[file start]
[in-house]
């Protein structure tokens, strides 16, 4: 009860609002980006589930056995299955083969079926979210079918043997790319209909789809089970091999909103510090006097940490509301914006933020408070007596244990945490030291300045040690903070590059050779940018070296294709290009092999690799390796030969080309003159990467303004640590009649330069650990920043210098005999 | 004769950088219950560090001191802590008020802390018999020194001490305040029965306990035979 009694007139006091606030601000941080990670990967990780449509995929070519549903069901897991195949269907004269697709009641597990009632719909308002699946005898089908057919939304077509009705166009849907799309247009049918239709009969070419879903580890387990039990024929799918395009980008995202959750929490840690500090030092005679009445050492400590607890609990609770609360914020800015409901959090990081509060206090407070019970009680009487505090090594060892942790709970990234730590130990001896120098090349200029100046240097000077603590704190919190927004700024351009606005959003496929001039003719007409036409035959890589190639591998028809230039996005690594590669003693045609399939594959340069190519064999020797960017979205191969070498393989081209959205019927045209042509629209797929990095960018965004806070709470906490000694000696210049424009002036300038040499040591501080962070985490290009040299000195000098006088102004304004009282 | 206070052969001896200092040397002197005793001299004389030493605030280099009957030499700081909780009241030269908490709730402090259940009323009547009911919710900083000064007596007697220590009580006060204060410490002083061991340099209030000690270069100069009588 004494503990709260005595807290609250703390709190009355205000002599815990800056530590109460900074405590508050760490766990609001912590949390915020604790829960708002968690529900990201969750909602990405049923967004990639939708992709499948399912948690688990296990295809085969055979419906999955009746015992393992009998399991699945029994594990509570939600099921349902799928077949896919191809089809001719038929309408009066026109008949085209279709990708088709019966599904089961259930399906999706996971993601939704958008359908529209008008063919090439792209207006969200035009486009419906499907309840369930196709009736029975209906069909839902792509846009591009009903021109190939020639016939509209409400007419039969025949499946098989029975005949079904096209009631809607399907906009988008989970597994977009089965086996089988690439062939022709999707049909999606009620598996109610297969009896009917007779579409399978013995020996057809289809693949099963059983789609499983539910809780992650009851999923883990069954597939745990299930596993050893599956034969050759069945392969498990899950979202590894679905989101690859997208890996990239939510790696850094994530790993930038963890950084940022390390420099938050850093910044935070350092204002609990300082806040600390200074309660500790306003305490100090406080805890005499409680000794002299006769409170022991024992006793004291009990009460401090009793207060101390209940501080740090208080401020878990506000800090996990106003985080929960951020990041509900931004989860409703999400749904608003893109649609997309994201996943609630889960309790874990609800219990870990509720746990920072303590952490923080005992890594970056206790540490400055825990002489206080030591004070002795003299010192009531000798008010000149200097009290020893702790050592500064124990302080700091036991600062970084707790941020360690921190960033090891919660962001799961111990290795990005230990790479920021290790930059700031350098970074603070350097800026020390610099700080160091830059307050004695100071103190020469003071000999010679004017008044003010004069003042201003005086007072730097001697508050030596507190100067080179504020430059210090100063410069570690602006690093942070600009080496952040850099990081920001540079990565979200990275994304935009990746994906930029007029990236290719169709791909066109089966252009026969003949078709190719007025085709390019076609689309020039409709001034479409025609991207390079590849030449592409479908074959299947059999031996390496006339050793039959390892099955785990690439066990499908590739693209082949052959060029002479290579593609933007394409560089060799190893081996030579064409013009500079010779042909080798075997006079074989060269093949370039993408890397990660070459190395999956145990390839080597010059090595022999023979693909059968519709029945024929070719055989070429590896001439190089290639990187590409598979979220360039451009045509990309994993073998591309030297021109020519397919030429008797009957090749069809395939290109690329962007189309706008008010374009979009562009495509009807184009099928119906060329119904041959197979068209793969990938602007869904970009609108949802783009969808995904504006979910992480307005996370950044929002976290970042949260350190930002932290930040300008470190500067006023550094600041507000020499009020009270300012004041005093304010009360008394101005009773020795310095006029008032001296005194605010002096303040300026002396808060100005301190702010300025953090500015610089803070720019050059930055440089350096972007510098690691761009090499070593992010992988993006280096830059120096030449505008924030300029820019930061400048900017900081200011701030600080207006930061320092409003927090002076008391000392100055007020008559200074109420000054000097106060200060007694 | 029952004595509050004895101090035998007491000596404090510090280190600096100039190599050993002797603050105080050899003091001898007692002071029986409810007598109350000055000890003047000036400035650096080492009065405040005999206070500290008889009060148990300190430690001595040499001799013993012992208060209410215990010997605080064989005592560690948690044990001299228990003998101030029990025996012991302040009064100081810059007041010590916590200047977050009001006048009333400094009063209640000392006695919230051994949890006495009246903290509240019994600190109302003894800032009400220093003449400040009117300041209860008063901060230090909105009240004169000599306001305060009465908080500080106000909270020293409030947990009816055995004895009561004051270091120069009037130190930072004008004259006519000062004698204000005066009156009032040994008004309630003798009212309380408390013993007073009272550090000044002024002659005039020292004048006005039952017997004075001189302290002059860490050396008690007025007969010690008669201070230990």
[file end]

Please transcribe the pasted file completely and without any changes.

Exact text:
[in-house]
């Protein structure tokens, strides 16, 4: 009860609002980006589930056995299955083969079926979210079918043997790319209909789809089970091999909103510090006097940490509301914006933020408070007596244990945490030291300045040690903070590059050779940018070296294709290009092999690799390796030969080309003159990467303004640590009649330069650990920043210098005999 | 004769950088219950560090001191802590008020802390018999020194001490305040029965306990035979 009694007139006091606030601000941080990670990967990780449509995929070519549903069901897991195949269907004269697709009641597990009632719909308002699946005898089908057919939304077509009705166009849907799309247009049918239709009969070419879903580890387990039990024929799918395009980008995202959750929490840690500090030092005679009445050492400590607890609990609770609360914020800015409901959090990081509060206090407070019970009680009487505090090594060892942790709970990234730590130990001896120098090349200029100046240097000077603590704190919190927004700024351009606005959003496929001039003719007409036409035959890589190639591998028809230039996005690594590669003693045609399939594959340069190519064999020797960017979205191969070498393989081209959205019927045209042509629209797929990095960018965004806070709470906490000694000696210049424009002036300038040499040591501080962070985490290009040299000195000098006088102004304004009282 | 206070052969001896200092040397002197005793001299004389030493605030280099009957030499700081909780009241030269908490709730402090259940009323009547009911919710900083000064007596007697220590009580006060204060410490002083061991340099209030000690270069100069009588 004494503990709260005595807290609250703390709190009355205000002599815990800056530590109460900074405590508050760490766990609001912590949390915020604790829960708002968690529900990201969750909602990405049923967004990639939708992709499948399912948690688990296990295809085969055979419906999955009746015992393992009998399991699945029994594990509570939600099921349902799928077949896919191809089809001719038929309408009066026109008949085209279709990708088709019966599904089961259930399906999706996971993601939704958008359908529209008008063919090439792209207006969200035009486009419906499907309840369930196709009736029975209906069909839902792509846009591009009903021109190939020639016939509209409400007419039969025949499946098989029975005949079904096209009631809607399907906009988008989970597994977009089965086996089988690439062939022709999707049909999606009620598996109610297969009896009917007779579409399978013995020996057809289809693949099963059983789609499983539910809780992650009851999923883990069954597939745990299930596993050893599956034969050759069945392969498990899950979202590894679905989101690859997208890996990239939510790696850094994530790993930038963890950084940022390390420099938050850093910044935070350092204002609990300082806040600390200074309660500790306003305490100090406080805890005499409680000794002299006769409170022991024992006793004291009990009460401090009793207060101390209940501080740090208080401020878990506000800090996990106003985080929960951020990041509900931004989860409703999400749904608003893109649609997309994201996943609630889960309790874990609800219990870990509720746990920072303590952490923080005992890594970056206790540490400055825990002489206080030591004070002795003299010192009531000798008010000149200097009290020893702790050592500064124990302080700091036991600062970084707790941020360690921190960033090891919660962001799961111990290795990005230990790479920021290790930059700031350098970074603070350097800026020390610099700080160091830059307050004695100071103190020469003071000999010679004017008044003010004069003042201003005086007072730097001697508050030596507190100067080179504020430059210090100063410069570690602006690093942070600009080496952040850099990081920001540079990565979200990275994304935009990746994906930029007029990236290719169709791909066109089966252009026969003949078709190719007025085709390019076609689309020039409709001034479409025609991207390079590849030449592409479908074959299947059999031996390496006339050793039959390892099955785990690439066990499908590739693209082949052959060029002479290579593609933007394409560089060799190893081996030579064409013009500079010779042909080798075997006079074989060269093949370039993408890397990660070459190395999956145990390839080597010059090595022999023979693909059968519709029945024929070719055989070429590896001439190089290639990187590409598979979220360039451009045509990309994993073998591309030297021109020519397919030429008797009957090749069809395939290109690329962007189309706008008010374009979009562009495509009807184009099928119906060329119904041959197979068209793969990938602007869904970009609108949802783009969808995904504006979910992480307005996370950044929002976290970042949260350190930002932290930040300008470190500067006023550094600041507000020499009020009270300012004041005093304010009360008394101005009773020795310095006029008032001296005194605010002096303040300026002396808060100005301190702010300025953090500015610089803070720019050059930055440089350096972007510098690691761009090499070593992010992988993006280096830059120096030449505008924030300029820019930061400048900017900081200011701030600080207006930061320092409003927090002076008391000392100055007020008559200074109420000054000097106060200060007694 | 029952004595509050004895101090035998007491000596404090510090280190600096100039190599050993002797603050105080050899003091001898007692002071029986409810007598109350000055000890003047000036400035650096080492009065405040005999206070500290008889009060148990300190430690001595040499001799013993012992208060209410215990010997605080064989005592560690948690044990001299228990003998101030029990025996012991302040009064100081810059007041010590916590200047977050009001006048009333400094009063209640000392006695919230051994949890006495009246903290509240019994600190109302003894800032009400220093003449400040009117300041209860008063901060230090909105009240004169000599306001305060009465908080500080106000909270020293409030947990009816055995004895009561004051270091120069009037130190930072004008004259006519000062004698204000005066009156009032040994008004309630003798009212309380408390013993007073009272550090000044002024002659005039020292004048006005039952017997004075001189302290002059860490050396008690007025007969010690008669201070230990």